The American Foundation for the Blind recently evaluated two free screen readers in their tech lab at the request of the Royal National Institute of Blind People (RNIB) in the United Kingdom. The two screen readers were NonVisual Desktop Access (NVDA) and Thunder. These two screen readers work on Windows-based computers.
NVDA is a free open source screen reader that gives feedback with synthetic speech. It is compatible with Windows 7, XP and Vista operating systems. It is compatible with refreshable Braille displays as well. Since NVDA is an open source application, interested parties can contribute to the screen reader’s improvement and development. For the project AFB used NVDA version 2011.1. You can download it at the NVDA website and learn more about the screen reader.
Similarly, the Thunder Screen Reader is free, provides feedback via synthetic speech and is compatible with Windows 7, Windows XP and Vista Operating systems. The documentation makes no mention of being accessible with refreshable Braille displays and is not an open source screen reader. Thunder version 2.021 was used for the project. You can download Thunder and learn more about it at the Thunder website.
Thunder and NVDA were evaluated on several Windows XP and Windows 7 computers. Both screen readers were evaluated on several different categories of computer use, which include:
Amazon and Bookshare
UK National Rail Enquiries (Travel)
General Web Browsing
Thunder does not support Outlook but does support the Windows mail client on Windows Vista machines. However, this won’t be covered because the AFB lab doesn’t have any Windows Vista machines.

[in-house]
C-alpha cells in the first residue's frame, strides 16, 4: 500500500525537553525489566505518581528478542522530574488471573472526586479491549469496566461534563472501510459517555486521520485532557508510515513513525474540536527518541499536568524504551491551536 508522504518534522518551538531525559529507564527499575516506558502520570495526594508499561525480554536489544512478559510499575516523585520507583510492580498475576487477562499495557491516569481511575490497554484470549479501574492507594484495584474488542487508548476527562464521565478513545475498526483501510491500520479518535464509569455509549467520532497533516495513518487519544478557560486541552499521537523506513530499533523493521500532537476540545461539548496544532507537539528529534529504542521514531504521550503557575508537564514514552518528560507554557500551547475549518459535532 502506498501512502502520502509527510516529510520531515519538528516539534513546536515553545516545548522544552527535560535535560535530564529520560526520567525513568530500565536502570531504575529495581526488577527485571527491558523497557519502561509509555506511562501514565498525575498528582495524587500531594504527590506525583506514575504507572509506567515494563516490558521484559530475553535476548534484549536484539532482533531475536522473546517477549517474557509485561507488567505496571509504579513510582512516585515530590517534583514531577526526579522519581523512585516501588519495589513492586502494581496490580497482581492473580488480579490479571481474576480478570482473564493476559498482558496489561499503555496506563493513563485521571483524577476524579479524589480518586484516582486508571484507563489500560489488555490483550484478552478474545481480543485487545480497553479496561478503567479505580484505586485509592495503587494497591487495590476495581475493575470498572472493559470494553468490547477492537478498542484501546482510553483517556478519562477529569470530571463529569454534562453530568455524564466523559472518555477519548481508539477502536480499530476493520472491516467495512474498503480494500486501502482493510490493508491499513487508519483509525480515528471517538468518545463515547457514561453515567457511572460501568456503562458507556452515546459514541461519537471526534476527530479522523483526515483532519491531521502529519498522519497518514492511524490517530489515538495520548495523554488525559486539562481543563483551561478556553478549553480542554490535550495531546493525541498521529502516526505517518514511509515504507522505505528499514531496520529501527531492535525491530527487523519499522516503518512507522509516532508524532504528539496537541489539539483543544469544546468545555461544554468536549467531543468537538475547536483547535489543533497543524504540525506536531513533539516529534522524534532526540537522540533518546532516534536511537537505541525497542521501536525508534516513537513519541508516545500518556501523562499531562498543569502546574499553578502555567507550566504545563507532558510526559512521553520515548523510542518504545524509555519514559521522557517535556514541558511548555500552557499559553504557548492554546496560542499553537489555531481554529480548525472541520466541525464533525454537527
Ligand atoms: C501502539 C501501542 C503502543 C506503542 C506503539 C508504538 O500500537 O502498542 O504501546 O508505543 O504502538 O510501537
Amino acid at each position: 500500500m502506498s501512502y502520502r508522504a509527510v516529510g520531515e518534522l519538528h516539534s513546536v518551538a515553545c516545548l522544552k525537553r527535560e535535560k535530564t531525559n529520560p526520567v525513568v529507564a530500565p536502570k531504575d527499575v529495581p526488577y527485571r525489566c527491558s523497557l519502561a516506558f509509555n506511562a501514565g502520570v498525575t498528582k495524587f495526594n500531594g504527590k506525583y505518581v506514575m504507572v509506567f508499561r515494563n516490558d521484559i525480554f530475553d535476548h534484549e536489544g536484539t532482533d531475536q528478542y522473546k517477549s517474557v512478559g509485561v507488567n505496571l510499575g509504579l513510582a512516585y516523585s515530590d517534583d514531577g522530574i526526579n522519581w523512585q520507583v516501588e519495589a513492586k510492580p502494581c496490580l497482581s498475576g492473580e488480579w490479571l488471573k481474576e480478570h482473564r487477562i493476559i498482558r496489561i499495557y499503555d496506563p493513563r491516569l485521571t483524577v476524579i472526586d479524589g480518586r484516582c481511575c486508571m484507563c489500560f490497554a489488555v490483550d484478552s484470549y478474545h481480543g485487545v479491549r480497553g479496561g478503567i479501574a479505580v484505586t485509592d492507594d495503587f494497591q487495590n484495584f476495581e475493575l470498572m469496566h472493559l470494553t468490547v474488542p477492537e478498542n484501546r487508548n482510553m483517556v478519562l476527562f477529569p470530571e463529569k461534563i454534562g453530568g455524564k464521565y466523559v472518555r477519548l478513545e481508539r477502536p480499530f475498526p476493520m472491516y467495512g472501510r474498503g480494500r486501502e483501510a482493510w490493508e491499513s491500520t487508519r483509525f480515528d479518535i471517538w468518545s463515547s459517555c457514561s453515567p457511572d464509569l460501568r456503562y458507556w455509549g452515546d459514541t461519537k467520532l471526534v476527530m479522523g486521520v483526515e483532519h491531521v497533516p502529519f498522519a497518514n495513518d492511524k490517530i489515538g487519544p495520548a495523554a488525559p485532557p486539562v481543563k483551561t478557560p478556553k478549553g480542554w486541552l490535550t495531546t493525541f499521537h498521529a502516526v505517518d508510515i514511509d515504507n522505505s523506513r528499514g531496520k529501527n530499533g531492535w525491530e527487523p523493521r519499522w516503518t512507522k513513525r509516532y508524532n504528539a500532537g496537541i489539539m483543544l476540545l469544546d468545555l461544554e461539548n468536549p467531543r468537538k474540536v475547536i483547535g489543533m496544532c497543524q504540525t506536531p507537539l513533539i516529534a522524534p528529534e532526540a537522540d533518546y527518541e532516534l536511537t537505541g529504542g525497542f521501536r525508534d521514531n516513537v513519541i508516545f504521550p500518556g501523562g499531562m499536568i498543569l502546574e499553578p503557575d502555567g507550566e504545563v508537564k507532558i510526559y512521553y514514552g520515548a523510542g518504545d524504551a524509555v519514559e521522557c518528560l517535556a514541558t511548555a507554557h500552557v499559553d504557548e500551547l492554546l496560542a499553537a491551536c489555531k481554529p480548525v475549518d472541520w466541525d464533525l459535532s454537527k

In Outlook Express Version 6, both screen readers were able to read, forward, reply and attach files to messages. In addition, they were both able to access menus. However, Thunder had problems with message composition. Thunder did not speak any of the form labels such as To, CC, subject and attach.
NVDA had no problem reading messages since the “n” key jumps to the body of the message. To read messages with Thunder, it was necessary to browse down the page with the arrow keys or use the browser search tool to find the body of the message.
Both screen readers performed similarly when using Microsoft Word 2003. However, NVDA did a better job handling format attribute changes. Thunder had trouble with format changes when reading a document.
As far as banking is concerned, both screen readers completed every banking task. However, NVDA was considerably faster to use.
Both screen readers functioned well on iTunes. This included navigating the interface, searching for and playing music and other media, using menus, creating play lists, and searching for and buying music in the iTunes store.
As far as Amazon and Bookshare were concerned, both screen readers performed well on each web site–though, NVDA performed better and more efficiently than Thunder. Thunder had trouble with filling out forms and navigating web pages. It also had trouble with search results on Bookshare.
On the UK National Rail web site, NVDA outperformed Thunder. Forms and table navigation were significant problems for Thunder. Both screen readers had problems when it came to searching for and purchasing a ticket, though.
NVDA handled web browsing tasks much more efficiently than Thunder. For instance, NVDA has 26 hot keys to quickly move to web page elements. NVDA also has an elements list that can handle headings, links and ARIA landmarks on a page. Thunder tried to fill in form data but the process wasn’t very efficient.
NVDA is a great screen reader and it’s not far behind Jaws and Window Eyes. As a matter of fact, The Texas Center for the Visually Impaired offers their computers with the NVDA software installed. For more information, refer to the Special Notices section of the Ziegler Magazine.
Credit should be given to these developers for developing these free screen reader alternatives for blind and visually impaired people and I hope they keep up the good work.